Prime Minister Boris Johnson has said that he is "deeply sorry" after the UK COVID-19 death toll surpasses 100,000, despite insisting that his government "did everything we could" to limit the deaths.

After missing several vital COBRA meetings following the outbreak of the deadly virus and being disastrously slow in reacting to the pandemic, Johnson was recently asked questions over how Britain reached one of the world's worst death rates, yet he refused to discuss the reasons why it might be so high.

"The years of life lost, the family gatherings not attended and, for so many relatives, the missed chance even to say goodbye, I offer my deepest condolences to everyone who has lost a loved one," he said in last night's press conference, when asked what had gone wrong with the UK response.

"I think, on this day, I should just really repeat that I am deeply sorry for every life that has been lost, and of course as I was Prime Minister, I take full responsibility for everything that the government has done. What I can tell you is that we truly did everything we could, and continue to do everything that we can, to minimise loss of life and to minimise suffering in what has been a very, very difficult stage, and a very, very difficult crisis for our country, and we will continue to do that."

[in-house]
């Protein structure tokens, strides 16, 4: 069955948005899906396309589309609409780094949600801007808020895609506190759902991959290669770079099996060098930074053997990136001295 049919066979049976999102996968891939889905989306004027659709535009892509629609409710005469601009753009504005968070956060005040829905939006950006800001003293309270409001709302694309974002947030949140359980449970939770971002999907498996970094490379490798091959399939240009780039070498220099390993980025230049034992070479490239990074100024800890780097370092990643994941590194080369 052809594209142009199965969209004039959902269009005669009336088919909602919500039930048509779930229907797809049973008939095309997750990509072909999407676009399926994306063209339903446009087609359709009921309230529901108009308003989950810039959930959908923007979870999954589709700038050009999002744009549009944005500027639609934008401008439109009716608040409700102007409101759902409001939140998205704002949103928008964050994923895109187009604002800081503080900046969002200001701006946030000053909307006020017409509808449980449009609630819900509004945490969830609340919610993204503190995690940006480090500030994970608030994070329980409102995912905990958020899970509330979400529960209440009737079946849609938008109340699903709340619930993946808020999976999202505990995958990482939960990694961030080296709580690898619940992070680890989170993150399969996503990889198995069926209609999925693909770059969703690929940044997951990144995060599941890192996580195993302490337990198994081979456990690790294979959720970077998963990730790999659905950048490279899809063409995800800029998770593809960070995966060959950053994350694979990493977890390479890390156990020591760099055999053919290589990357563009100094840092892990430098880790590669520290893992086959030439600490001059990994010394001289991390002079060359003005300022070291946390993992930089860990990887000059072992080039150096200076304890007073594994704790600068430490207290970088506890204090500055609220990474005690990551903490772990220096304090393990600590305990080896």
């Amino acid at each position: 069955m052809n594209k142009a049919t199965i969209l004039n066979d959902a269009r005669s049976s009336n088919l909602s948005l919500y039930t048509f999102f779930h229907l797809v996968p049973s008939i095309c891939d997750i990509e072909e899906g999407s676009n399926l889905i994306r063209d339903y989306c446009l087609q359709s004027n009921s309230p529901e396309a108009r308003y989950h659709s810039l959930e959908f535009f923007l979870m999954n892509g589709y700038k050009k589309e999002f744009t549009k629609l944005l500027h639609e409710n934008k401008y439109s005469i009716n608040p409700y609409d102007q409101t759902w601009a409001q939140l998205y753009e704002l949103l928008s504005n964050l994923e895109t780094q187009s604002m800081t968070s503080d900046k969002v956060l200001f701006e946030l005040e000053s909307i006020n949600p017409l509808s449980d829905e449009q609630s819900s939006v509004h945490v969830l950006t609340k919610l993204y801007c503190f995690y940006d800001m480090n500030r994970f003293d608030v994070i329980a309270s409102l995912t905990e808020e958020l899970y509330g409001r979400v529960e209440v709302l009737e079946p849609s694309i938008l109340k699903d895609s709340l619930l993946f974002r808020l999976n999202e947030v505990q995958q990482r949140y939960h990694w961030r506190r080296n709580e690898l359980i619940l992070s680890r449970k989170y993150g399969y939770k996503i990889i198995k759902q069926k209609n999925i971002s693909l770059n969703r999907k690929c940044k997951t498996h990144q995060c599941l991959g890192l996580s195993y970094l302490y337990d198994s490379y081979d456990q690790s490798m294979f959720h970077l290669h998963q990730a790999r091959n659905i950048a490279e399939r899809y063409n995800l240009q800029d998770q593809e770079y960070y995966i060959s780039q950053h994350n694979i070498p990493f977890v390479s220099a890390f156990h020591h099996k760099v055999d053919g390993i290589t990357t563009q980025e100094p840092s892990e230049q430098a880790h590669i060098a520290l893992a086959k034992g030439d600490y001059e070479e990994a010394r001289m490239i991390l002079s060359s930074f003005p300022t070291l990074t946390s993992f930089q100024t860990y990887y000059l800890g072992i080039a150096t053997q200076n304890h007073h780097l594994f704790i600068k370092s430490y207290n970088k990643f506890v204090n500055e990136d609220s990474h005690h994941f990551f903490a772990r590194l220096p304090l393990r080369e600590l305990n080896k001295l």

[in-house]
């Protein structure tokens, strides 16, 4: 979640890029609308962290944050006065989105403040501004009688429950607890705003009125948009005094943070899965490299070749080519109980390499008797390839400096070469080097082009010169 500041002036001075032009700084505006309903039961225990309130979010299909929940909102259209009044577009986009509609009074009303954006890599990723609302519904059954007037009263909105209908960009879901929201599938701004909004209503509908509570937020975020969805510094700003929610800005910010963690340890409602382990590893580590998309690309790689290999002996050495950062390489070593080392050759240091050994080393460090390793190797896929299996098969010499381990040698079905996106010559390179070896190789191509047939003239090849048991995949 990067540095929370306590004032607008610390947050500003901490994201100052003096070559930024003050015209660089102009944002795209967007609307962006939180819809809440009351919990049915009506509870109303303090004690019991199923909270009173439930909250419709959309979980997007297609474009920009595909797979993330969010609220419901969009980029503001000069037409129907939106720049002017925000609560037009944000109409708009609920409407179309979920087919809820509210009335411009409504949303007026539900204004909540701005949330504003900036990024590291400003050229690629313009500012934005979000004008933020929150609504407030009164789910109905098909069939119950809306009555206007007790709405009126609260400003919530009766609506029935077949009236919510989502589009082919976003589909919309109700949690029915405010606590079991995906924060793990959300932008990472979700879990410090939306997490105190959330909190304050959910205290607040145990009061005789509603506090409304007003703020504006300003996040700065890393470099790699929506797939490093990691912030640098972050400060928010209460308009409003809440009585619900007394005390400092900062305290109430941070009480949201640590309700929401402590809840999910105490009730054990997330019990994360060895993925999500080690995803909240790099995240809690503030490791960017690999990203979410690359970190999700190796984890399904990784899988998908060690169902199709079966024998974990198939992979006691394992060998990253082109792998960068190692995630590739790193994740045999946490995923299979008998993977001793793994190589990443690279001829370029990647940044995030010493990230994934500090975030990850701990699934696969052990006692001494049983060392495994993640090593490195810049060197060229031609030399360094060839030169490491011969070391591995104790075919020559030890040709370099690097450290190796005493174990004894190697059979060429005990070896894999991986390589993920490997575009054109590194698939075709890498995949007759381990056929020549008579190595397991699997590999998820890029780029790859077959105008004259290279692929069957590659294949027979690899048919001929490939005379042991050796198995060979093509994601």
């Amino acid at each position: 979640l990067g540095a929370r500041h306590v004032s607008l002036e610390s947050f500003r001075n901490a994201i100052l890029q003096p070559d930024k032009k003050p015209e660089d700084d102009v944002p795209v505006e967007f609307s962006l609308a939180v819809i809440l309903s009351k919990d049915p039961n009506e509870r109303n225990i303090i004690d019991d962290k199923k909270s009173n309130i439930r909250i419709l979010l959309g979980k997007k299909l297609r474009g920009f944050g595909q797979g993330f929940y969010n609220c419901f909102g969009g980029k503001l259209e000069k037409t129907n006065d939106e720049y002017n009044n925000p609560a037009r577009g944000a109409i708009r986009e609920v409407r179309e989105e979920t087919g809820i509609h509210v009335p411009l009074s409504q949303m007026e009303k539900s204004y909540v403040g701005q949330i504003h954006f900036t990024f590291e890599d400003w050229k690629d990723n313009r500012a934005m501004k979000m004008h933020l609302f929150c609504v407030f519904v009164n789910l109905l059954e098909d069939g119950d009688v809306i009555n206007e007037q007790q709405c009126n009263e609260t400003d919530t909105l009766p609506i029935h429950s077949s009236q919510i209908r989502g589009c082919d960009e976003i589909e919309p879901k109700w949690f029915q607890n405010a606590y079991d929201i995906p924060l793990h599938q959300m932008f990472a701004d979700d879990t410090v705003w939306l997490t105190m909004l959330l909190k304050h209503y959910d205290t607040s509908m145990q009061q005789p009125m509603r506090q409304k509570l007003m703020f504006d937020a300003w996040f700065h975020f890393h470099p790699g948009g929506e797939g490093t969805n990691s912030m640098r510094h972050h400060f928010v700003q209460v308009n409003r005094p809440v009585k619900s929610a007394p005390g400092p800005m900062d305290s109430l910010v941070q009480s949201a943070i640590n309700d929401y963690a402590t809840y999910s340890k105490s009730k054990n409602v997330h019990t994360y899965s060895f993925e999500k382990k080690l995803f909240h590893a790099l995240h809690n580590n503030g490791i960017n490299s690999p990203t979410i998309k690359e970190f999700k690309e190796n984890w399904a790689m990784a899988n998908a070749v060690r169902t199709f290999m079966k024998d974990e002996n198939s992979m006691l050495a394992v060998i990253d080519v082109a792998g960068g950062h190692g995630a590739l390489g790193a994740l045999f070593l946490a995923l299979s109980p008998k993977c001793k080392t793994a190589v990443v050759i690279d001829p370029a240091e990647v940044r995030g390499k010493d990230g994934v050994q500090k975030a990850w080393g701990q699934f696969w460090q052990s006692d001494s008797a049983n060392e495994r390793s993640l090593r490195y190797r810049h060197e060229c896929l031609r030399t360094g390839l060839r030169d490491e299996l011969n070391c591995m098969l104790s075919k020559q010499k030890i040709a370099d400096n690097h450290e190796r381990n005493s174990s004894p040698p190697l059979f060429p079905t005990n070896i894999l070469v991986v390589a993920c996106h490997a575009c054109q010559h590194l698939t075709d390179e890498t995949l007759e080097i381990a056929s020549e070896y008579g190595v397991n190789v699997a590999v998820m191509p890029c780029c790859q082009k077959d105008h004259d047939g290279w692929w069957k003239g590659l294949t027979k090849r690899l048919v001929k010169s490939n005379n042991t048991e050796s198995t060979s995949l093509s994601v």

The news follows former PM Gordon Brown saying that the UK's at risk of becoming a failed state, and that "a commission on democracy" is needed after the government's recent failings. Speaking on BBC Radio 4's Today show on Monday, Brown labelled Johnson as being out of touch with the country: "I do think Boris Johnson has not quite understood how deep the resentment is, how the lack of trust is causing him a problem, a problem about his acceptability in different parts of the country."

He added: "You've got not only the Scottish first minister but you've got the regional mayors saying they are not consulted and listened to; you've got the Welsh first minister saying their letters are not even replied to by Boris Johnson; you've got no mechanism, no forum for coordinating the regions and nations, and I think that the public are fed up."

Professor Chris Whitty, the chief medical officer for England, described the grim milestone as "a very sad day" for Britain while admitting more deaths were soon to follow: "Unfortunately, we are going to see quite a lot more deaths over the next few weeks."